here's a link to the Eyjafjallajökull frá Hvolsvelli live webcam direct from Iceland, and as you can see it's still actively belching out the ash which doesn't bode well for the resumption of international air travel in Europe any time soon.
The concentrations of different volcanic gases can vary considerably from one volcano to the next. Water vapor is typically the most abundant volcanic gas, followed by carbon dioxide and sulfur dioxide. Other principal volcanic gases include hydrogen sulfide, hydrogen chloride, and hydrogen fluoride. A large number of minor and trace gases are also found in volcanic emissions, for example hydrogen, carbon monoxide, halocarbons, organic compounds, and volatile metal chlorides.
Large, explosive volcanic eruptions inject water vapor (H2O), carbon dioxide (CO2), sulfur dioxide (SO2), hydrogen chloride (HCl), hydrogen fluoride (HF) and ash (pulverized rock and pumice) into the stratosphere to heights of 16–32 kilometres (10–20 mi) above the Earth's surface. [source WIKIPEDIA]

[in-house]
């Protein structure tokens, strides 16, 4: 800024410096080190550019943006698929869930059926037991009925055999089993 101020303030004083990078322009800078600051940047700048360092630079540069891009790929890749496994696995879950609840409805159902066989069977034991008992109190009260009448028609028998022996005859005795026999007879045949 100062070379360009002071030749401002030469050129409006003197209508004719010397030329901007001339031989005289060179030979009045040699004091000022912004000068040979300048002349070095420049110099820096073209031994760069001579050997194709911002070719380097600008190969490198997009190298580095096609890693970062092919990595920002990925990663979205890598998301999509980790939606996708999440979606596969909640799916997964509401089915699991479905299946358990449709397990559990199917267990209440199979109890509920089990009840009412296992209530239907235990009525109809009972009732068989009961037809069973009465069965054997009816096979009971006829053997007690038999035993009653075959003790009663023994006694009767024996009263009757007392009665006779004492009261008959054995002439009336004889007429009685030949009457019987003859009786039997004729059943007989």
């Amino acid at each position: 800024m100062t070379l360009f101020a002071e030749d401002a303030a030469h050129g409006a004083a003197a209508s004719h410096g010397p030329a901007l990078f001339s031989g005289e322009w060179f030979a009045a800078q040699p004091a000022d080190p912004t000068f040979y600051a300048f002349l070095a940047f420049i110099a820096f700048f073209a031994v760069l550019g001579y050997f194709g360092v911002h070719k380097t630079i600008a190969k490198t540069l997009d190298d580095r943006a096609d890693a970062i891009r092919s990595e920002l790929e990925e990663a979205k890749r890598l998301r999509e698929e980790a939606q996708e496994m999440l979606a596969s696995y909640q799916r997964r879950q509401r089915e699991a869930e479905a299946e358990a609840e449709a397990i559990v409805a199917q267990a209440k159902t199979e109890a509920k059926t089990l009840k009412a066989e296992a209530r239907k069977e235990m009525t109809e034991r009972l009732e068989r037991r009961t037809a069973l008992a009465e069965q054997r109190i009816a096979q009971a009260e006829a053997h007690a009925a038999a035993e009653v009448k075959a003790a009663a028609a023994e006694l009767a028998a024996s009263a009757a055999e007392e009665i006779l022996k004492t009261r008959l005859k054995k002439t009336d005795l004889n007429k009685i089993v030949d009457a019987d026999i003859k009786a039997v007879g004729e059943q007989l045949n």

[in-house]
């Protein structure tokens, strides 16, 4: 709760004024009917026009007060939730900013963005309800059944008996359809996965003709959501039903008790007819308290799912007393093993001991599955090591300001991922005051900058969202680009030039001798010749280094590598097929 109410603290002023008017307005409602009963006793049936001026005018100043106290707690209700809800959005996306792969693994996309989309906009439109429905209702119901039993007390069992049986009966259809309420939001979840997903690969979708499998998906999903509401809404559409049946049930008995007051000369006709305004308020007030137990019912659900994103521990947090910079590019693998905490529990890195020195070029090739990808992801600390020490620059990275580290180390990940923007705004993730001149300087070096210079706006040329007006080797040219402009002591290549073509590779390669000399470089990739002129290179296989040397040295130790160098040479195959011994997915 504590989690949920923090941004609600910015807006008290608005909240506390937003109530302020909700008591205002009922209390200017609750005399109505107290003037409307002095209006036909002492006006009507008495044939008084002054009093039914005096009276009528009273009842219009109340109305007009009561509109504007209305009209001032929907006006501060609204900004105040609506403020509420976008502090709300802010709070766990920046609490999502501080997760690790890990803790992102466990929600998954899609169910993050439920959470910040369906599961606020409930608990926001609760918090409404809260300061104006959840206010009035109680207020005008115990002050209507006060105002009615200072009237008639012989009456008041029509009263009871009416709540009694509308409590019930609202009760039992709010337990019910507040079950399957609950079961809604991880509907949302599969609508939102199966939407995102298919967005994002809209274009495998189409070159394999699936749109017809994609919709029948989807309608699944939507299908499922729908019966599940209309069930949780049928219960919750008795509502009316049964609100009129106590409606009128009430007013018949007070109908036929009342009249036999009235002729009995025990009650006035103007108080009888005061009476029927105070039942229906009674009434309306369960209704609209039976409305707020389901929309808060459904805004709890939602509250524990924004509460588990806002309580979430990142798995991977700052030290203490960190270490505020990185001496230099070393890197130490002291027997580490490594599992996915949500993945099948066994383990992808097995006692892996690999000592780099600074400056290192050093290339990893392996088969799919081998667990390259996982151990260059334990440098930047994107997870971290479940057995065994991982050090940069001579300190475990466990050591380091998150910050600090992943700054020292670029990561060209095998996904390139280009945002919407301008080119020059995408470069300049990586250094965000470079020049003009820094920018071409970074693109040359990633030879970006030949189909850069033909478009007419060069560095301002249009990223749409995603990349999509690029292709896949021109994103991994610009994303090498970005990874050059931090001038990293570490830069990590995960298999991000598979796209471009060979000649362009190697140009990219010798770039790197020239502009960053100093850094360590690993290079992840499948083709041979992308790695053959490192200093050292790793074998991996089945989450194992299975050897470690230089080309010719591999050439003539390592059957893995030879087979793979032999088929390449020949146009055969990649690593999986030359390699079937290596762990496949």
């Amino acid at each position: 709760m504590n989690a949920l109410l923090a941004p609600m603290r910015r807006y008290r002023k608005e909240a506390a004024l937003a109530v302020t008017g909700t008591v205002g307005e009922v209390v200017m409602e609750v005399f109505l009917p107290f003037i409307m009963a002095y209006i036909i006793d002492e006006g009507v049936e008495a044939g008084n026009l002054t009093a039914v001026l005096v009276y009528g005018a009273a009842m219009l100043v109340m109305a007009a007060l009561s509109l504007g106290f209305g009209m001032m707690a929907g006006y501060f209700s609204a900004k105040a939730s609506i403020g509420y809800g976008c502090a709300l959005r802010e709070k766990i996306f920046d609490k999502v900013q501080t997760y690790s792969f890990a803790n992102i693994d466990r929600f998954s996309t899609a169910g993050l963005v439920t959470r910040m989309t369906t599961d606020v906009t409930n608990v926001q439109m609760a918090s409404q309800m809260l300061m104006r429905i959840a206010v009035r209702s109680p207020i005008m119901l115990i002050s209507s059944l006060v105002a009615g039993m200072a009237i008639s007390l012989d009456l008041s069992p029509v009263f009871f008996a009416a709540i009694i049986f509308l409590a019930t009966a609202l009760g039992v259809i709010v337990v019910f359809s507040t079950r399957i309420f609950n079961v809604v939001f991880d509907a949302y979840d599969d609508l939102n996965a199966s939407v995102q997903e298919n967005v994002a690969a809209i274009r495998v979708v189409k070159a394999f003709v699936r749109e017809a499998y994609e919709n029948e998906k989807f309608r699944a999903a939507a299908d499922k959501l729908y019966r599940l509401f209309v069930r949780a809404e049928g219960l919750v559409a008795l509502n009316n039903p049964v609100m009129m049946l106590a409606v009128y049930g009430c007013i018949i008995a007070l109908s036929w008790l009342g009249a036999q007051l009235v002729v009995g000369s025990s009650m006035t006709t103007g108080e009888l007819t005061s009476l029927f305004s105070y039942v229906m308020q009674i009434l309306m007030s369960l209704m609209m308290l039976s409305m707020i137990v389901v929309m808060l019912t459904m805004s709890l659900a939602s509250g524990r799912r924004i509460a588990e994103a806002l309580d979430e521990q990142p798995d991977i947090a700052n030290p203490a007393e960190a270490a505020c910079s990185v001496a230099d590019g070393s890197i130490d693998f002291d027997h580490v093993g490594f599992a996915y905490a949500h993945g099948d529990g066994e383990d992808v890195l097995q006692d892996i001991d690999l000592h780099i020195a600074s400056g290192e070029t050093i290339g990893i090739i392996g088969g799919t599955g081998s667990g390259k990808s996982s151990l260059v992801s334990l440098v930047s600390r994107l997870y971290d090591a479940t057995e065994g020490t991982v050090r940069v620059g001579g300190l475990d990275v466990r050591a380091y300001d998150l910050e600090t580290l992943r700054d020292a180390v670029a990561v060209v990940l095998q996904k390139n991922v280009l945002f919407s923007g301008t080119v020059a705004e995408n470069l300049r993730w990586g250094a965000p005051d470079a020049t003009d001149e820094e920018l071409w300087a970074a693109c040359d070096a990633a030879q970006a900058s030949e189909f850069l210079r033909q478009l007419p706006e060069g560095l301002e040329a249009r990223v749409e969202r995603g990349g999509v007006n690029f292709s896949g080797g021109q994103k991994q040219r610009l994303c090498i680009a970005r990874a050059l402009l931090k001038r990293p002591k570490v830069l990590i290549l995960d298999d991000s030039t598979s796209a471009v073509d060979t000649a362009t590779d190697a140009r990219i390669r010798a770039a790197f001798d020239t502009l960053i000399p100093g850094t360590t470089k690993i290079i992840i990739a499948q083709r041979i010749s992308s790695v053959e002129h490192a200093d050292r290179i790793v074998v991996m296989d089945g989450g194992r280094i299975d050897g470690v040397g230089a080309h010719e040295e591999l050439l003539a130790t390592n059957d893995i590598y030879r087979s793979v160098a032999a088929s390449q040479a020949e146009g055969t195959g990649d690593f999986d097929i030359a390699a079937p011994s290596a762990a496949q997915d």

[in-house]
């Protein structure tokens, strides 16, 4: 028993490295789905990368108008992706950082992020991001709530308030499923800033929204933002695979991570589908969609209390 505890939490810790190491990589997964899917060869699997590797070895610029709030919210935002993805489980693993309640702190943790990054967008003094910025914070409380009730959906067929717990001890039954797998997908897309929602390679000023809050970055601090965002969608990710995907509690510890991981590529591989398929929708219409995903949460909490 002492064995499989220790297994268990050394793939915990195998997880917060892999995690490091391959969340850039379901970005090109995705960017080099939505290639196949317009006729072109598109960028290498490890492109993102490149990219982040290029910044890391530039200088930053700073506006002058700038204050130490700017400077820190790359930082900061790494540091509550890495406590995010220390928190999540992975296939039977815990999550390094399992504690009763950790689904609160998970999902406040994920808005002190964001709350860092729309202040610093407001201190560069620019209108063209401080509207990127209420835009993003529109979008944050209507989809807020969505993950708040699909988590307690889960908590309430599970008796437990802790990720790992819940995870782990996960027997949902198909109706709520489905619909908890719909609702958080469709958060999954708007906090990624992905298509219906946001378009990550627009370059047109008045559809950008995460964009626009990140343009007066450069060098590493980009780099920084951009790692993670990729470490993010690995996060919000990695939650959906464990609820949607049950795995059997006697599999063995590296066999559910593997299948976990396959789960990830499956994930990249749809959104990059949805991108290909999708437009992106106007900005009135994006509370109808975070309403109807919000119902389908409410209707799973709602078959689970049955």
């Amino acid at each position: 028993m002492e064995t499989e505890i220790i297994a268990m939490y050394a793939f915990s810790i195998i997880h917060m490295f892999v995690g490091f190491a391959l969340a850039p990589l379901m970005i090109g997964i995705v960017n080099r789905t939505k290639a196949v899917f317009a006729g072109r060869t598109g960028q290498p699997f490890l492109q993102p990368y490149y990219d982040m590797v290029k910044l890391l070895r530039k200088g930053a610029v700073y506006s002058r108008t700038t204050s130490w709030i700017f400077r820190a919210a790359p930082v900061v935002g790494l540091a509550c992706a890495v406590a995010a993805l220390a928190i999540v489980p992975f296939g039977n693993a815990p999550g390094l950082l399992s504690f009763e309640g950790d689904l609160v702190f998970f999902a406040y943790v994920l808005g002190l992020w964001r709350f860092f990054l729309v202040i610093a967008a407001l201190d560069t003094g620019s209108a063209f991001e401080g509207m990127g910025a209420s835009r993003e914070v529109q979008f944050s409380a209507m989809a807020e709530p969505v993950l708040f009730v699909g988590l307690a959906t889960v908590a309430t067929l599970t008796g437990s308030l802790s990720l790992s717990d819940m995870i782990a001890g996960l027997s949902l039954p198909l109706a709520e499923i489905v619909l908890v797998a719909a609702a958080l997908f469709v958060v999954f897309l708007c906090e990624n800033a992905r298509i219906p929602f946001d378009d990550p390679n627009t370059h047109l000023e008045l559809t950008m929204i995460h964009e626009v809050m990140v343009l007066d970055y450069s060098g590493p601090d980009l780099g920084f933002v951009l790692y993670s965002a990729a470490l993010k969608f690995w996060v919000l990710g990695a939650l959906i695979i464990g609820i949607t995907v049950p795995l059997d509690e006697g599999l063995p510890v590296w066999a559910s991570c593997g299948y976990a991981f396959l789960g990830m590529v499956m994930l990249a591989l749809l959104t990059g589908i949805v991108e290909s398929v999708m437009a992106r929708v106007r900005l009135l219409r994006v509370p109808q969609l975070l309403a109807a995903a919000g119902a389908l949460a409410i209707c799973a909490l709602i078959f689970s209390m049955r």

But this is even more relevant - notice the mention of FLUORIDE in that data above - FLUORIDE, you know, that stuff they PUT IN YOUR DRINKING WATER. Well, why would that be a worrying thing?
According to this article from yesterday Guthjon Gunnarsson of the Icelandic Food and Veterinary Authority told AFP, "Farmers are advised to keep their livestock indoors," Intake of fluoride is known to cause problems in bones and teeth, Especially in growing animals. The ash can also ... cause problems in (animal's) respiratory and digestive systems," [source BREITBART]
Erm, what? Bad for growing animals? So what's it doing in our drinking water?
No mention of this on mainstream media?